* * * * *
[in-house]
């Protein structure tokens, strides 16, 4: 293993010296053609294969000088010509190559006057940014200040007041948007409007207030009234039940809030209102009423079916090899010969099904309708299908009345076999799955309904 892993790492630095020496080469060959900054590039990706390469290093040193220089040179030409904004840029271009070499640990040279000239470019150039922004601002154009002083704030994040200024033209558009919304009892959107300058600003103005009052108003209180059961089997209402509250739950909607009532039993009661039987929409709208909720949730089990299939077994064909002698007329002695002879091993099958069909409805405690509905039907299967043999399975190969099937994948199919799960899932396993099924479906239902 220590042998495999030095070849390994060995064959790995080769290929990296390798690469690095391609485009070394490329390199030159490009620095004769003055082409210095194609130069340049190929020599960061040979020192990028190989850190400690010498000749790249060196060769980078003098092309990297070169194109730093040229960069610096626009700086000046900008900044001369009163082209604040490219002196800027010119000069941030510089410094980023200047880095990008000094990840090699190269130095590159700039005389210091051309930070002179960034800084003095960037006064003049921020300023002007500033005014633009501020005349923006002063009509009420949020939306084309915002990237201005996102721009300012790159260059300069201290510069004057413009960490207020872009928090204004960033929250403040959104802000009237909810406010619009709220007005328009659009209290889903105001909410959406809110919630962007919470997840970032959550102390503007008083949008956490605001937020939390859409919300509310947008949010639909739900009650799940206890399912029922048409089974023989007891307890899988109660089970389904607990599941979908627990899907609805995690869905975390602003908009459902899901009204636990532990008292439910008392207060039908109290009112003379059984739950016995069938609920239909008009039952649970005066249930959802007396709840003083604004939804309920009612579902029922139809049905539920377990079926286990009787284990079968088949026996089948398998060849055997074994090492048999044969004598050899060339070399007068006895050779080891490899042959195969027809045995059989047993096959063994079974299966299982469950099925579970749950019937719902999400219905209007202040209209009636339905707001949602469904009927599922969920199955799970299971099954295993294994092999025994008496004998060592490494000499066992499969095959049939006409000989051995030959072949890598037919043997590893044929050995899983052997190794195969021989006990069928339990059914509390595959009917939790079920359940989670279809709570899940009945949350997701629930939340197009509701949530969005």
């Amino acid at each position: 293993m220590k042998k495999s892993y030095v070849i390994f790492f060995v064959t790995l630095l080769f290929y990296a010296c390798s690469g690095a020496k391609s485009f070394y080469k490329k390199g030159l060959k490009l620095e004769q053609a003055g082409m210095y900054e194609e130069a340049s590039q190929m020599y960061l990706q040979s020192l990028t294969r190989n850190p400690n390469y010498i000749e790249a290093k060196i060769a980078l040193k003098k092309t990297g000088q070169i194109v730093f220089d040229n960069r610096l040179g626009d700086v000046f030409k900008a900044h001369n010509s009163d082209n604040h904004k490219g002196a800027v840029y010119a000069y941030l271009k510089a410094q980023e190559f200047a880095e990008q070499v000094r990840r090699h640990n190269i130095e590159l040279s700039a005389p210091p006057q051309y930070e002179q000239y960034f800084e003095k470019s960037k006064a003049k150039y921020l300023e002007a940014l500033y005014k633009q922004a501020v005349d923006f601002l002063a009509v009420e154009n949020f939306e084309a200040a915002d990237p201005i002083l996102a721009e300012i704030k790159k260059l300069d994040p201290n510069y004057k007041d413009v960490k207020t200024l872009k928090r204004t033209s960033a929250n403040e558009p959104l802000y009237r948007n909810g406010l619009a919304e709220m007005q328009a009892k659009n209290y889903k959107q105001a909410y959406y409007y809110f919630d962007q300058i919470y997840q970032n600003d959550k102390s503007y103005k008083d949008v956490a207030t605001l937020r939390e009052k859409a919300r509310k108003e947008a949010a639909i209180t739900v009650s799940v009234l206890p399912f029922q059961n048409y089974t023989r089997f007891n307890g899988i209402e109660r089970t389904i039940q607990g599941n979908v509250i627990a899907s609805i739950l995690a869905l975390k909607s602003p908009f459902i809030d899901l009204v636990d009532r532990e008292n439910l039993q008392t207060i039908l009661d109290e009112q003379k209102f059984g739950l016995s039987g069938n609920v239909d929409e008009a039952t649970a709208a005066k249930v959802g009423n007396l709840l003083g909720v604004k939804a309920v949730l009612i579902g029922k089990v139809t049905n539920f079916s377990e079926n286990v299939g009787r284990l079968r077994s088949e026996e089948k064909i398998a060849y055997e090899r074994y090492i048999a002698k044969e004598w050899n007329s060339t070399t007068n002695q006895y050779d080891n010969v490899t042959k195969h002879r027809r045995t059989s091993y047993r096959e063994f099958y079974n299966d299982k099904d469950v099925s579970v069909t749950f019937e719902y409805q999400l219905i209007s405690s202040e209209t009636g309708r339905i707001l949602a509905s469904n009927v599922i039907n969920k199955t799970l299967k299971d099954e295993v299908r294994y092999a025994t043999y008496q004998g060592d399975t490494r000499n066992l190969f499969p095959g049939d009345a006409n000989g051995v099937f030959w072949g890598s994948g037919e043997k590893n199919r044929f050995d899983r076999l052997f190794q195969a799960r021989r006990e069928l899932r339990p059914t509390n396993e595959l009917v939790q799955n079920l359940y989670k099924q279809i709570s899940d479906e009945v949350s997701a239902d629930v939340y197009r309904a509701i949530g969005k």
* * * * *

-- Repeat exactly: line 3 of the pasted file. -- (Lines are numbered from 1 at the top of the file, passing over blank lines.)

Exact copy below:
């Amino acid at each position: 293993m220590k042998k495999s892993y030095v070849i390994f790492f060995v064959t790995l630095l080769f290929y990296a010296c390798s690469g690095a020496k391609s485009f070394y080469k490329k390199g030159l060959k490009l620095e004769q053609a003055g082409m210095y900054e194609e130069a340049s590039q190929m020599y960061l990706q040979s020192l990028t294969r190989n850190p400690n390469y010498i000749e790249a290093k060196i060769a980078l040193k003098k092309t990297g000088q070169i194109v730093f220089d040229n960069r610096l040179g626009d700086v000046f030409k900008a900044h001369n010509s009163d082209n604040h904004k490219g002196a800027v840029y010119a000069y941030l271009k510089a410094q980023e190559f200047a880095e990008q070499v000094r990840r090699h640990n190269i130095e590159l040279s700039a005389p210091p006057q051309y930070e002179q000239y960034f800084e003095k470019s960037k006064a003049k150039y921020l300023e002007a940014l500033y005014k633009q922004a501020v005349d923006f601002l002063a009509v009420e154009n949020f939306e084309a200040a915002d990237p201005i002083l996102a721009e300012i704030k790159k260059l300069d994040p201290n510069y004057k007041d413009v960490k207020t200024l872009k928090r204004t033209s960033a929250n403040e558009p959104l802000y009237r948007n909810g406010l619009a919304e709220m007005q328009a009892k659009n209290y889903k959107q105001a909410y959406y409007y809110f919630d962007q300058i919470y997840q970032n600003d959550k102390s503007y103005k008083d949008v956490a207030t605001l937020r939390e009052k859409a919300r509310k108003e947008a949010a639909i209180t739900v009650s799940v009234l206890p399912f029922q059961n048409y089974t023989r089997f007891n307890g899988i209402e109660r089970t389904i039940q607990g599941n979908v509250i627990a899907s609805i739950l995690a869905l975390k909607s602003p908009f459902i809030d899901l009204v636990d009532r532990e008292n439910l039993q008392t207060i039908l009661d109290e009112q003379k209102f059984g739950l016995s039987g069938n609920v239909d929409e008009a039952t649970a709208a005066k249930v959802g009423n007396l709840l003083g909720v604004k939804a309920v949730l009612i579902g029922k089990v139809t049905n539920f079916s377990e079926n286990v299939g009787r284990l079968r077994s088949e026996e089948k064909i398998a060849y055997e090899r074994y090492i048999a002698k044969e004598w050899n007329s060339t070399t007068n002695q006895y050779d080891n010969v490899t042959k195969h002879r027809r045995t059989s091993y047993r096959e063994f099958y079974n299966d299982k099904d469950v099925s579970v069909t749950f019937e719902y409805q999400l219905i209007s405690s202040e209209t009636g309708r339905i707001l949602a509905s469904n009927v599922i039907n969920k199955t799970l299967k299971d099954e295993v299908r294994y092999a025994t043999y008496q004998g060592d399975t490494r000499n066992l190969f499969p095959g049939d009345a006409n000989g051995v099937f030959w072949g890598s994948g037919e043997k590893n199919r044929f050995d899983r076999l052997f190794q195969a799960r021989r006990e069928l899932r339990p059914t509390n396993e595959l009917v939790q799955n079920l359940y989670k099924q279809i709570s899940d479906e009945v949350s997701a239902d629930v939340y197009r309904a509701i949530g969005k």